FRAR course on laboratory approaches to aging. Genetic influences on aging in mammals and invertebrates.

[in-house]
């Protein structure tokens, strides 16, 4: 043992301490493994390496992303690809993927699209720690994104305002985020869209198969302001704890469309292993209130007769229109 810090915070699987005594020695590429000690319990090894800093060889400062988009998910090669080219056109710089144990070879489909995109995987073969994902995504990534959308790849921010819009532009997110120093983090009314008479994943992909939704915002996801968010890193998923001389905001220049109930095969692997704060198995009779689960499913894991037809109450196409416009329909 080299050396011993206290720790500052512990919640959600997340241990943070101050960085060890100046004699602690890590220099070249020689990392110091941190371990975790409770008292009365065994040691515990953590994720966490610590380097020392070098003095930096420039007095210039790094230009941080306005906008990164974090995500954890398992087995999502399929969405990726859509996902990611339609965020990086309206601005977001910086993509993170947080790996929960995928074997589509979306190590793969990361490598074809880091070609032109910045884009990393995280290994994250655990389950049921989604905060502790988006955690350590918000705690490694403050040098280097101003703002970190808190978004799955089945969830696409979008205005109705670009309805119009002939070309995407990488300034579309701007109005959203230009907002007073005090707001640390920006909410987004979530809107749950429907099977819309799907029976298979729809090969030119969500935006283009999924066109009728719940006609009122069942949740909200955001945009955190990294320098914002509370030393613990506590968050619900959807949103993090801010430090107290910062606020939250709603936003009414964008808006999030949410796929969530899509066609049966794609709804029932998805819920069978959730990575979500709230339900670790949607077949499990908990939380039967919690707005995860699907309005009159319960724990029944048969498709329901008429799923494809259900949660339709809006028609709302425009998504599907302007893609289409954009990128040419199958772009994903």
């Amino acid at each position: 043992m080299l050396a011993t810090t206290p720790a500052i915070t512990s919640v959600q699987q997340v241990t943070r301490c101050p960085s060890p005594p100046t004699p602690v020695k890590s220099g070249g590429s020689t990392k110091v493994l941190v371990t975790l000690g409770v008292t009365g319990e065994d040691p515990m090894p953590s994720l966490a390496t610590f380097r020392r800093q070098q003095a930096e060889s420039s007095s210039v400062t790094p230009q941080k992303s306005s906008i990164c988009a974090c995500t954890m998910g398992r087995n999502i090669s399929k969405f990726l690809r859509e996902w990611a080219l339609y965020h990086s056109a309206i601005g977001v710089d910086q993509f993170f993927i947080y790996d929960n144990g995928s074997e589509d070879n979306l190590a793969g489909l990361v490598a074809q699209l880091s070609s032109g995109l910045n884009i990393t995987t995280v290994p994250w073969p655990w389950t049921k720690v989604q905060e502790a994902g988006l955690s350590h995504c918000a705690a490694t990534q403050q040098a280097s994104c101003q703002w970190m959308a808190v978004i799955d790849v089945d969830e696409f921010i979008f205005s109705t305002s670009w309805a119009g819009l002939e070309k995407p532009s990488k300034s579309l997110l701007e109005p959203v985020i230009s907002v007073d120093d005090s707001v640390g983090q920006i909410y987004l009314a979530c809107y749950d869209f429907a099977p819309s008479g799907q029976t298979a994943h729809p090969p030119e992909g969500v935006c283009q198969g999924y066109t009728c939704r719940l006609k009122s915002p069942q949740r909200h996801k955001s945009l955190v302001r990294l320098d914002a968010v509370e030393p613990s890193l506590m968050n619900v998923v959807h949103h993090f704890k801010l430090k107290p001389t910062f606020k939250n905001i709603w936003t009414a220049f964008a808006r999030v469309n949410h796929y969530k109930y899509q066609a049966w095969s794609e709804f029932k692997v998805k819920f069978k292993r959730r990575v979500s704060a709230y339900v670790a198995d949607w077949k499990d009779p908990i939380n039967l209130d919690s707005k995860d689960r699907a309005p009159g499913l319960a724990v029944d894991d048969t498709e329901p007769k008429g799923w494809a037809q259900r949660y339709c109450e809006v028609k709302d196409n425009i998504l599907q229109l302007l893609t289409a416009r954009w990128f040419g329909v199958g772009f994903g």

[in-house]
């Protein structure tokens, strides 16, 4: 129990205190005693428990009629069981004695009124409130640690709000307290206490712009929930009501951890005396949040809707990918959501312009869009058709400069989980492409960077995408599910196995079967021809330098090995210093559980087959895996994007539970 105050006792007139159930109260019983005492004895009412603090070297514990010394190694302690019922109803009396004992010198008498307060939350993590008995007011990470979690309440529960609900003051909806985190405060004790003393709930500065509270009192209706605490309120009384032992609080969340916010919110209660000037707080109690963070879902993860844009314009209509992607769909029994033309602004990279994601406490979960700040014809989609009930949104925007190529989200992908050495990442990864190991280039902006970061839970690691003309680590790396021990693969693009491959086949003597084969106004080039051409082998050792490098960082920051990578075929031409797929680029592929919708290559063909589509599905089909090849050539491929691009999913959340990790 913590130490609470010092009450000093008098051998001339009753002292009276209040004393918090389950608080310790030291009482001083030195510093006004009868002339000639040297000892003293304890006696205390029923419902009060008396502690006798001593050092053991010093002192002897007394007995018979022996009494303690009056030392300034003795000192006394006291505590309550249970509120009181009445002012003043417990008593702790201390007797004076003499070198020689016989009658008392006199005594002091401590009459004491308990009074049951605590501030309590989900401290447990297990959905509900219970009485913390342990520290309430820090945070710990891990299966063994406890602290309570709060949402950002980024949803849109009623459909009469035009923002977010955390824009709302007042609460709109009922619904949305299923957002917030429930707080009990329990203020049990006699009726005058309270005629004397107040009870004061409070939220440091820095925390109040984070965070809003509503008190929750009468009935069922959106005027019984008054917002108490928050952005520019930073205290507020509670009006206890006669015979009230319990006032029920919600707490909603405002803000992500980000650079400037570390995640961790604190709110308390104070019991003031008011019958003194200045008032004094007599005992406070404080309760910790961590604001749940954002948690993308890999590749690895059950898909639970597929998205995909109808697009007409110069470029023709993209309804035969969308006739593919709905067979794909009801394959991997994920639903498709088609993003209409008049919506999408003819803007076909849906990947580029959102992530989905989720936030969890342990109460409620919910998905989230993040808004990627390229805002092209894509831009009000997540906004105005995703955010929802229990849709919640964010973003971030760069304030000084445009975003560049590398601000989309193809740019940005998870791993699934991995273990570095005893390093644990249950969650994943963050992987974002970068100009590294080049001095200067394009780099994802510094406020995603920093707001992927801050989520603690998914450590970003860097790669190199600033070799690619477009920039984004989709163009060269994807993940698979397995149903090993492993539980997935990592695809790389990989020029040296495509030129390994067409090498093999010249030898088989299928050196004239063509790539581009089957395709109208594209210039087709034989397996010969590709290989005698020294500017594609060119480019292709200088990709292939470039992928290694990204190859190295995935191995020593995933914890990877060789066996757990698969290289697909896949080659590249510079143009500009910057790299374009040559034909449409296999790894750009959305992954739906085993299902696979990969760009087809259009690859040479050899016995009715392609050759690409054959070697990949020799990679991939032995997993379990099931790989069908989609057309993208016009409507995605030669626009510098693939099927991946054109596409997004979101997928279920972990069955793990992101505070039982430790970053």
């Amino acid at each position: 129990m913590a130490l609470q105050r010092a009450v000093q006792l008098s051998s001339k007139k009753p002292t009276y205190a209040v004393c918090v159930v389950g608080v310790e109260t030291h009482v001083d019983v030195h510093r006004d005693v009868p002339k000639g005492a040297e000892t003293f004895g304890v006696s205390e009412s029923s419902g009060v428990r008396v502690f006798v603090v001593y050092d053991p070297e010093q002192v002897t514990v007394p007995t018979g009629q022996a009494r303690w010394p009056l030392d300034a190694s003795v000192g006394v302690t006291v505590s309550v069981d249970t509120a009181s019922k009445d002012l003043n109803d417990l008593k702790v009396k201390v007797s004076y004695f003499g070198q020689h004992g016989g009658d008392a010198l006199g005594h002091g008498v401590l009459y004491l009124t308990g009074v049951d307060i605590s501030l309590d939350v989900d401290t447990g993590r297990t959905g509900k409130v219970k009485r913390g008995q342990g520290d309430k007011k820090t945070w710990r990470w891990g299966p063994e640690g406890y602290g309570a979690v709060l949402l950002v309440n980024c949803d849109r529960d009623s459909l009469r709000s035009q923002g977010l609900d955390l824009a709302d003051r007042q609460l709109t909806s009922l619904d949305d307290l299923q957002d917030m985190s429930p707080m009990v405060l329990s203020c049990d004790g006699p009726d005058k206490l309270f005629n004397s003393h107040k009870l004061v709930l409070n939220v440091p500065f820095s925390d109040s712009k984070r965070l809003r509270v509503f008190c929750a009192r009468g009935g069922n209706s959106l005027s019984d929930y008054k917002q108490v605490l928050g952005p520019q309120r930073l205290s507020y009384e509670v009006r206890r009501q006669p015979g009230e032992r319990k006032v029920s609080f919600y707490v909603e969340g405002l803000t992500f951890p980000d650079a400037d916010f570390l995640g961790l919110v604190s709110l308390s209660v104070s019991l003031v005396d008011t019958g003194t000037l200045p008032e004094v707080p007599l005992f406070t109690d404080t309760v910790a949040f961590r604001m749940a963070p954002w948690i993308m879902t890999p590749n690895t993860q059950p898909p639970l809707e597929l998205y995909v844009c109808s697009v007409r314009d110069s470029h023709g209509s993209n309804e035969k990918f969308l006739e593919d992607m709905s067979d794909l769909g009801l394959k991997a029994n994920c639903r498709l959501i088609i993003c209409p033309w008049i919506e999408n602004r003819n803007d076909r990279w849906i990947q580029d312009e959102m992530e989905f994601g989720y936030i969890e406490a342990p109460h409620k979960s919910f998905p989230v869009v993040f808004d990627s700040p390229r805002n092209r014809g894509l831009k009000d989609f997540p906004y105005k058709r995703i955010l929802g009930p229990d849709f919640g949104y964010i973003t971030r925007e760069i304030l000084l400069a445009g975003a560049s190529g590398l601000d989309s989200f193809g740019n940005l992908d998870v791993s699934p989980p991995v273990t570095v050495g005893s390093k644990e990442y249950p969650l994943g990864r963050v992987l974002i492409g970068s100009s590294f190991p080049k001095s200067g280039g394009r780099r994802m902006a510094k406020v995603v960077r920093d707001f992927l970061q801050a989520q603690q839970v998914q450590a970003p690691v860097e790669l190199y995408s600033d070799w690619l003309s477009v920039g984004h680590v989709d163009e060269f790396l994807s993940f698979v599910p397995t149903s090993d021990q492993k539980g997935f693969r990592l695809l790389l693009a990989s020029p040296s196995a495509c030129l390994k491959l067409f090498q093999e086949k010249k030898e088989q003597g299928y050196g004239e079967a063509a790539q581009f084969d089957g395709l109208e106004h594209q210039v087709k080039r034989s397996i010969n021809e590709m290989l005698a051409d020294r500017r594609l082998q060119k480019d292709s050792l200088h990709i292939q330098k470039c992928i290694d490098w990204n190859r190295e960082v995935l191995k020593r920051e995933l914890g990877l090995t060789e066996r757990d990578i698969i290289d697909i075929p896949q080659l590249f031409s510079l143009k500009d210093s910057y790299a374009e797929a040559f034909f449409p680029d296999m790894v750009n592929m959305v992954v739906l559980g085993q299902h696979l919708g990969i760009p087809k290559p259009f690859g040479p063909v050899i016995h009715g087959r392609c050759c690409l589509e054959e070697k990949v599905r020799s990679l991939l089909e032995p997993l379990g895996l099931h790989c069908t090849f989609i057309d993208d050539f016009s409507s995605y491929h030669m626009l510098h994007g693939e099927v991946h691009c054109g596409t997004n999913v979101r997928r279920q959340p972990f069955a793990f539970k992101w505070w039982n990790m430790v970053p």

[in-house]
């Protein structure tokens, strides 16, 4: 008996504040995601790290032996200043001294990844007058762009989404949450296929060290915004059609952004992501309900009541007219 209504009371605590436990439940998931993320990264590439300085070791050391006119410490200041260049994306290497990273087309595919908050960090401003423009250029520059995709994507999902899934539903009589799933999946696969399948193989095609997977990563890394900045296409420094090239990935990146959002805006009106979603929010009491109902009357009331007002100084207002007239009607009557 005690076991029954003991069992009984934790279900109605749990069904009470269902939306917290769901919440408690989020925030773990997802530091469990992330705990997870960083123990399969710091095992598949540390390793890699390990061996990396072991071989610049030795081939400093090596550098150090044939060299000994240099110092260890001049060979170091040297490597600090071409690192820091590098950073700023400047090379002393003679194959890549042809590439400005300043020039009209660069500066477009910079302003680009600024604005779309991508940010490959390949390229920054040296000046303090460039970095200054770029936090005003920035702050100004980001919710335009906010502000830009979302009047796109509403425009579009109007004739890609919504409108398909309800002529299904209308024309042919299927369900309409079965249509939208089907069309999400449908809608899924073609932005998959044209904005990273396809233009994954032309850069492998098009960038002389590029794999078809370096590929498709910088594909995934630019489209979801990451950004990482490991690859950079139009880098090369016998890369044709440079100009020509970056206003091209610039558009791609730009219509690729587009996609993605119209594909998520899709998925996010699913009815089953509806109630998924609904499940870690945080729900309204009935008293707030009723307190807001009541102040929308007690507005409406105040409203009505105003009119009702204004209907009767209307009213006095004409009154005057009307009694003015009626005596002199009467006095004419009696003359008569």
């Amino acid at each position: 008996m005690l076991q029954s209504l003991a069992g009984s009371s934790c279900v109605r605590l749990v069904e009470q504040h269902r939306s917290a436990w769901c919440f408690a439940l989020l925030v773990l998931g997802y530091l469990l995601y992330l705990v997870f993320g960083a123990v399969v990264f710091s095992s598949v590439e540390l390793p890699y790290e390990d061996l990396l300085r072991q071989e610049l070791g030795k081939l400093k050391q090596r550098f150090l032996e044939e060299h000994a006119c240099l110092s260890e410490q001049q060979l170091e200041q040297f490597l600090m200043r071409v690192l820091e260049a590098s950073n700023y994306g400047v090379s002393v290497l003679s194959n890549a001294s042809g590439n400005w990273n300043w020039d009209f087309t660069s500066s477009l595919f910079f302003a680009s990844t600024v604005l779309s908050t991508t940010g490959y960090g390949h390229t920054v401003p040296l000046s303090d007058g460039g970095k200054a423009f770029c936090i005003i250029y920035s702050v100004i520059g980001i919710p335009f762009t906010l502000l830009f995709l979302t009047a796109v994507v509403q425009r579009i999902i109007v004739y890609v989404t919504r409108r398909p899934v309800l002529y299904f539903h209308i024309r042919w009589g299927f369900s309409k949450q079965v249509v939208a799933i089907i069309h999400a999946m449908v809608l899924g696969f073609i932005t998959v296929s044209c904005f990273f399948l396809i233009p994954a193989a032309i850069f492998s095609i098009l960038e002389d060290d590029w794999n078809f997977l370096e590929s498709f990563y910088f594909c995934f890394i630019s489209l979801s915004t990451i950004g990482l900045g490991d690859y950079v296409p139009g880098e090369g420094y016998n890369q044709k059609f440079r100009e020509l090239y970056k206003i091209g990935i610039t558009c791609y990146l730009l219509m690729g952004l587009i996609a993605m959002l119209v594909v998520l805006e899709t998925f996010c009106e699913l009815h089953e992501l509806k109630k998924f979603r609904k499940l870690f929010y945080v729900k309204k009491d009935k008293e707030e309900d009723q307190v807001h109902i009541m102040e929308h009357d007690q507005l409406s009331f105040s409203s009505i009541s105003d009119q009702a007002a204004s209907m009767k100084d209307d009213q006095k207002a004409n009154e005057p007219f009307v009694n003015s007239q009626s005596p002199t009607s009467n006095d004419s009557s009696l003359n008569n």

A central theme underlies this review: "Genetics offers an important tool for identifying key molecular events that are involved in specifying biological functions." This approach has been used repeatedly to understand such diverse biological phenomena as oncogenesis, development, and the cell cycle, but has only recently been applied to the analysis of organismic aging and senescence. The power of the genetic approach lies in the ability to integrate phenomena that are displayed at multiple observational levels (i.e., from the molecular to the whole organism), and the power to reveal causal factors that are not dependent upon the prejudice of the investigator. I discuss several areas where genetics has been fruitfully applied to the study of the aging processes: human genes identified by "segmental progeroid" mutations; neurological diseases of the elderly; the limited proliferative life span of human somatic cells in tissue culture; studies on the life span of the mouse; and genetic analysis of life span in shorter-lived metazoans (Drosophila melanogaster and Caenorhabditis elegans), and the yeast Saccharomyces cerevisiae.